Following a campaign led by the Defence community and supported by Labor, the Liberals ultimately settled on a 2 per cent per annum increase and the maintenance of existing conditions.

The Liberals’ mishandling of ADF pay highlighted the inadequacies in the current process used to set ADF pay and conditions. This process was roundly criticised by Defence commentators as being conflicted and non-consultative.

Labor’s plan

A Shorten Labor Government will provide ADF personnel with a greater voice in the remuneration process by providing appropriate resources for the Defence Force Welfare Association to undertake this role.

Labor will safeguard fairness and transparency in the setting of remuneration for the ADF through:

The provision of a grant of $100,000 per annum to improve the capacity of the Defence Force Welfare Association to advocate on behalf of ADF members, particularly in relation to remuneration determinations.
Amending, where needed, and in consultation with stakeholders, the timelines and processes by which a future Labor Government would make ADF remuneration determinations.

Election 2016 - ALP Media Release: Respecting and Supporting Our Veterans

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THE HON DAVID FEENEY MP
SHADOW MINISTER FOR VETERANS' AFFAIRS
SHADOW ASSISTANT MINISTER FOR DEFENCE

LABOR's VETERANS POLICIES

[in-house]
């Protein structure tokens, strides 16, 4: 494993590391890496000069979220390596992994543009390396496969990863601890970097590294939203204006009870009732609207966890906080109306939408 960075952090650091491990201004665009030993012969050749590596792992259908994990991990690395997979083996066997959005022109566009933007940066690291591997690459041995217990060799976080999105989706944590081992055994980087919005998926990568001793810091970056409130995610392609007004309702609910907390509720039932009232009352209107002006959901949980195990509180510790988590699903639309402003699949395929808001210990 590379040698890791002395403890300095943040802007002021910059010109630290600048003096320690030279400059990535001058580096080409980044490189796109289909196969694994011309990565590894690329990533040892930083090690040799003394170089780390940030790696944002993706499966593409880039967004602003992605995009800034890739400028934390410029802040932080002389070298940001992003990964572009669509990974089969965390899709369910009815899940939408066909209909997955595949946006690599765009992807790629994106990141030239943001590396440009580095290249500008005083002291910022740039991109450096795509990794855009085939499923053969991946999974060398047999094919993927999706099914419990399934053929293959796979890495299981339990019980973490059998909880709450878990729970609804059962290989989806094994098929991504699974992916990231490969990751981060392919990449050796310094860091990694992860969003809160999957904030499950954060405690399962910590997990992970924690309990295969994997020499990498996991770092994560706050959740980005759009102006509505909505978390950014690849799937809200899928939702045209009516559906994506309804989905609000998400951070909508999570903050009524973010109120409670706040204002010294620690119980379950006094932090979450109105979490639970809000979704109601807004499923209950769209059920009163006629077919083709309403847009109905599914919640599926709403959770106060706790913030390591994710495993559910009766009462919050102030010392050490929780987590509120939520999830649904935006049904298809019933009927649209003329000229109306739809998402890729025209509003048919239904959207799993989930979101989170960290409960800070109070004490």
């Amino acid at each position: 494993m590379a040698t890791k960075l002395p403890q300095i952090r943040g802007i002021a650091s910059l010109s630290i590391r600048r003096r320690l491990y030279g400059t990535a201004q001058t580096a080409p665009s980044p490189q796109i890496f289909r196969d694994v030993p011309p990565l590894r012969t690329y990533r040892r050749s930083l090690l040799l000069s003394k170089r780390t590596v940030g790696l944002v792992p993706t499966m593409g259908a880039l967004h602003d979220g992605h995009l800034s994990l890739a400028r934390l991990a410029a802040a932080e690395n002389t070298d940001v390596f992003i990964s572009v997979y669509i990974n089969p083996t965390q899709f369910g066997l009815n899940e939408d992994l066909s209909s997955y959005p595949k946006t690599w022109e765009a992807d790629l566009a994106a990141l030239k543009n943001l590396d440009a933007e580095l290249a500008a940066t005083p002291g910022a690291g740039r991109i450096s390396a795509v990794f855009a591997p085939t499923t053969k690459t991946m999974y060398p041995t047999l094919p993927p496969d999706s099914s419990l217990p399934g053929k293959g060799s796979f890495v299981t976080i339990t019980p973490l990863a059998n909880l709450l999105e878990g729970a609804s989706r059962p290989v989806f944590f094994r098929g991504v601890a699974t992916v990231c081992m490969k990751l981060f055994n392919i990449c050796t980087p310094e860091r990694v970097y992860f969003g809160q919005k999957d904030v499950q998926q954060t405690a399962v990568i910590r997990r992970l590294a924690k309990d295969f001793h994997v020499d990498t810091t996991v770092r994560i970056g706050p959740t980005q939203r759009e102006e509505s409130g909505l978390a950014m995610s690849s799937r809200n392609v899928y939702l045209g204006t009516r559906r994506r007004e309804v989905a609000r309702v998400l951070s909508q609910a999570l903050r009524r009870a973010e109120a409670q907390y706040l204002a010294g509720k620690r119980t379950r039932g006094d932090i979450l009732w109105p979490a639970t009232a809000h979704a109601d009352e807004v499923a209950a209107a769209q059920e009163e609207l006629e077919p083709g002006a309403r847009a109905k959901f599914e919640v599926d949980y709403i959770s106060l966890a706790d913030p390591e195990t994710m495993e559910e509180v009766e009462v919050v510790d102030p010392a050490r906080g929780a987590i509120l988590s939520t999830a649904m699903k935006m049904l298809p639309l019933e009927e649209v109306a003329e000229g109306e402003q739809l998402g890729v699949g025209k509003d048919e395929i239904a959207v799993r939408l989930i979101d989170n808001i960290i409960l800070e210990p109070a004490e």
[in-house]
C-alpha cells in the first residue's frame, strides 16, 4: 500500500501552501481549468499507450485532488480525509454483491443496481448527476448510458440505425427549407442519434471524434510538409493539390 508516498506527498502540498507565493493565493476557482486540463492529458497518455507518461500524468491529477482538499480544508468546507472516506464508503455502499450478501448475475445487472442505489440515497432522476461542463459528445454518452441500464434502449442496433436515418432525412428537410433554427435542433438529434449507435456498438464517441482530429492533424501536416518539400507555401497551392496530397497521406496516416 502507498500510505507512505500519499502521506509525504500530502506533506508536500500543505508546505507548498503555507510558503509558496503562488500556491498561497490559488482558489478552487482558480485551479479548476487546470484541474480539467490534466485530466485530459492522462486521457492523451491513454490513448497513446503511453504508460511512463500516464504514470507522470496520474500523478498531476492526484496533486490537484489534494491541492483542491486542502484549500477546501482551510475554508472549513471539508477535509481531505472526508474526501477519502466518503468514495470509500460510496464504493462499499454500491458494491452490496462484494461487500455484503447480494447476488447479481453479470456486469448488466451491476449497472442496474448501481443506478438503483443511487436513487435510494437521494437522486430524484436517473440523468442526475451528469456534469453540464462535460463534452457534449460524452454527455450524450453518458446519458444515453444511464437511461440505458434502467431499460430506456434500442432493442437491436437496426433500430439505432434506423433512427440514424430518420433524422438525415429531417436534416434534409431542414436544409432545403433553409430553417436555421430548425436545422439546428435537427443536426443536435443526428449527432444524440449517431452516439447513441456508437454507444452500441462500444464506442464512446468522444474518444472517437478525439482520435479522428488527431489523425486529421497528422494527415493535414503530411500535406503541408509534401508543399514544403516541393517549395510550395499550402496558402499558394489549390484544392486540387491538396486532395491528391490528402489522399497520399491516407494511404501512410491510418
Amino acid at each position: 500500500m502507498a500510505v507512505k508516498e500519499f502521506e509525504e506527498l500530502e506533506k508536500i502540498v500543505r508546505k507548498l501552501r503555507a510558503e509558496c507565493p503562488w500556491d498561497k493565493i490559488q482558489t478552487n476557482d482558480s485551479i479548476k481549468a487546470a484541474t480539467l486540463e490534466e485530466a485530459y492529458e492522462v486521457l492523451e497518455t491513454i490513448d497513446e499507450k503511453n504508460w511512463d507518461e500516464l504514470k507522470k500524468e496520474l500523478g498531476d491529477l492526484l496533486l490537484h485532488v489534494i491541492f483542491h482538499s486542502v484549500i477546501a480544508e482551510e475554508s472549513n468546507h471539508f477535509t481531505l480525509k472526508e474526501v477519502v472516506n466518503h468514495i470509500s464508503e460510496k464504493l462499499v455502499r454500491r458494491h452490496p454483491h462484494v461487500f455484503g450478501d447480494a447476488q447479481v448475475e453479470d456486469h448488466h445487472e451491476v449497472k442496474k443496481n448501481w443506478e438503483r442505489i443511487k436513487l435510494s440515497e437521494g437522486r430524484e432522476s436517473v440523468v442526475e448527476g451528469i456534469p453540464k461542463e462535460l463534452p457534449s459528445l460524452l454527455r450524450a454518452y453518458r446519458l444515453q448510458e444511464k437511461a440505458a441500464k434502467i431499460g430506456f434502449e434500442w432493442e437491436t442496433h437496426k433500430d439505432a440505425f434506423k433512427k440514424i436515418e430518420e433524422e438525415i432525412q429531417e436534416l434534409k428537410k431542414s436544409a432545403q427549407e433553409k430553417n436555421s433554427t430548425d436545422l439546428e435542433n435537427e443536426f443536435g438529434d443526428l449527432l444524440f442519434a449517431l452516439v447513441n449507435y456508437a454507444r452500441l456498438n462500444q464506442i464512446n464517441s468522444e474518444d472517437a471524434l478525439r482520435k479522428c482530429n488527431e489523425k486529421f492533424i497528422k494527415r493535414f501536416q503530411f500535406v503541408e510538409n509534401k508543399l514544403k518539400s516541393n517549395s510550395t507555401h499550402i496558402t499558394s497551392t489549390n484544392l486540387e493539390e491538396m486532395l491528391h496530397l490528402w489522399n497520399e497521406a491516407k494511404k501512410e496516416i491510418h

RESPECTING AND SUPPORTING OUR VETERANS

A Shorten Labor Government will strengthen support for our valued veteran community.

Labor believes in the robust provision of entitlements, services and support to our veterans and their families as a sincere gesture of thanks for the service and sacrifice they have provided our nation.

On releasing Labor’s veterans’ policy today, to Labor’s Shadow Minister for Veterans’ Affairs, David Feeney, said that while Australia has a good record of looking after our veterans, it does not have a perfect one.
“We have listened to the veterans’ community, and recognise that more needs to be done,” Mr Feeney said.
“Our veterans’ policy needs be structured to respond to the differing needs of veterans according to their stage of life, with flexible programs based on meeting contemporary needs.”

A First Principles Review of Veterans’ Affairs

When grave concerns are raised about the administration, governance and processes within Veterans’ Affairs, we must act.
Serious instances of processing delays, disclosure of veterans’ private information, overpayment of entitlements and continued high levels of complaints have undermined the veteran community’s confidence in the delivery of government services.

A Shorten Labor Government will commission a First Principles Review of Veterans’ Affairs and the delivery of government services. This end-to-end holistic review will be based on the outcomes required of the Department and focused on agreed upon first-principles.
A first principles review will:
• Rectify administrative, governance and process failings.
• Ensure government services are structured in a way that allows them to meet existing and future challenges efficiently.
• Secure the trust of the veterans’ community.

This is not an attack on DVA employees, or their commitment to the important work they do. 
This is about putting people first.
This is about making sure the systems we have in place work for the people they are meant to serve.
This is about making sure the foundations of our veterans’ affairs system is strong.

More information on this policy is available here.

The Australian National Veterans Arts Centre in Melbourne